I recall when first designing websites in the late 90s and early 2000s, FLASH was the visual euphoria all website graphic design staff wanted to master. It was certainly faster than animated gifs in some instances but definitely created overhead for load times and required the visitor to have the plugin on their browser. It was always fun to see how Flash sites used visual vector images to create stunning UX delivering the content, but the tradeoff of site speed was always a factor in that balance. Nothing has changed about the reality of wanting to create a visually stimulating site design, except bandwidth speeds have increased so much that load times are almost non-issues for basic jpeg and png images nowadays. As an avid user of Dreamweaver for years, there was a little dropdown box that allowed me to see how long the page I designed would take to load at different connect speeds. Yes… even the old 56k dial-up speed. The rule at that time was less than 8 seconds at 56k was optimal. The rule now is less than 2 seconds at high-bandwidth is optimal. Tremendously faster, but still difficult to achieve with the weight of unseen scripts and style sheets also eating up load times.
As I’m typing this blog, the cloud based software I’m using takes about 8 seconds to just load the editor and I’m averaging about 300mb per sec connect speed. So speed can be relative cause the editor is just a simple text box like MS Word or Google Docs. The main issue with load time is primarily with mobile browsers and possible slow areas where fast data streams may not be consistent. If your primary target demographic is in an area where 4G LTE or 5G LTE is widely accessible, your site design may not be as hindered visually since the load times will be easier to access. However, the down side is that if a user is accustomed to news sites and larger traffic sites that have budgets to invest in much beefier code streamlining, any delay past 3-5 seconds with your site loading can become problematic and frustrate the visitor. Hence the all important balance. Google analytics, for example, provides you bounce rates which essentially advise if people stuck around to let your site load. A high bounce rate may indicate your page load times are too long even though the content layout and design may be worth the wait.
ABOVE THE FOLD
Referring to the old print layout reference for a newspaper which traditionally folded in half, this principle is transferrable to website graphic design layout in terms of the initial screen load before you start scrolling vertically. This is the critical first impression of the visual but also for less patient visitors, the one place they will want to find either easy to see navigation or some callout box of what you deem most important about your product or service being offered. Finding a way to leverage that all important real-estate of the initial page above the fold is helpful in increasing visitor conversion rates (sales).
Almost all popular websites use a slideshow on the landing page of their sight because it allows the visitor to see multiple important content callouts in the same area above the fold. If each has a quick LEARN MORE type button to let them click to a fuller presentation of information, it will help them save time. The slideshow may also be designed to require significant load times if the visuals include a video automatically playing or being used as a background. Keep in mind that every element on the page has to preload or load while the visitor’s browser is trying to quickly display the content. So while a print graphic design role may have the freedom to put whatever they want visually to stimulate the reader to learn about your product or service, the luxury of that is not possible when considering multiple devices like a desktop, tablet or mobile device being used. Real estate on each is dramatically different and what may work on a desktop visually may not perform or appear the same on a mobile device. So a website graphic design team member may need to think in a different approach in order to make a user experience (UX) more appealing.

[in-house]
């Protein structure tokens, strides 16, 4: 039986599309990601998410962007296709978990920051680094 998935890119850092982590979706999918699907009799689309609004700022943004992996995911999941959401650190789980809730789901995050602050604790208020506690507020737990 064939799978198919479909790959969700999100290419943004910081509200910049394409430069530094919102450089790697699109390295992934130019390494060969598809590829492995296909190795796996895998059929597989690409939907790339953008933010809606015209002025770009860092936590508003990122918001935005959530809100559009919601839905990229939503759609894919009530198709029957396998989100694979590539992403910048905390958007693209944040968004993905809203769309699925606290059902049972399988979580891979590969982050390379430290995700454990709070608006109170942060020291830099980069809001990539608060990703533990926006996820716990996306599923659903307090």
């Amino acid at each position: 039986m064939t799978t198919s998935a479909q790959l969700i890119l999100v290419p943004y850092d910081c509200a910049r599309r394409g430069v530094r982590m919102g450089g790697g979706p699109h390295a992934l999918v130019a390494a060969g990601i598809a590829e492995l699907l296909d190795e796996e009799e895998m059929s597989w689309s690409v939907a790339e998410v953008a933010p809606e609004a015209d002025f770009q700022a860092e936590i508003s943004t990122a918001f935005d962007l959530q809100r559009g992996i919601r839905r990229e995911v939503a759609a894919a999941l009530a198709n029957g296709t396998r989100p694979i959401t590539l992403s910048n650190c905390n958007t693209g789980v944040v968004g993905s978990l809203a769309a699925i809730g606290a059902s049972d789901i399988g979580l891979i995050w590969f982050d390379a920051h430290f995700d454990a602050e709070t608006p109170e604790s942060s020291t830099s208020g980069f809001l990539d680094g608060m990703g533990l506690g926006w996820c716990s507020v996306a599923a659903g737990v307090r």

“While content is still king and text-copy is SEO critical, a user wants to quickly find information. Long fluff filled paragraphs aren’t necessarily good for the UX.” – Patrick Hess
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IS THERE A CONSISTENT THEME IN ASSETS BEING USED?
Some website graphic design uses clever fonts and a lot of nifty effects to make the site seem cool. However, the K.I.S.S. approach is still as applicable as it’s ever been. When navigating, are the fonts in the <H> tags consistent. Is the usage of <H> tags consistent and in proper SEO hierarchy? Colors should be restricted to that which supports your brand but also which is central to conveying the relative content on a particular area of a page. This seems basic, but having a single or at most, two fonts being used can keep the design clean and consistent. The colors within design should always be within the theme palette choices.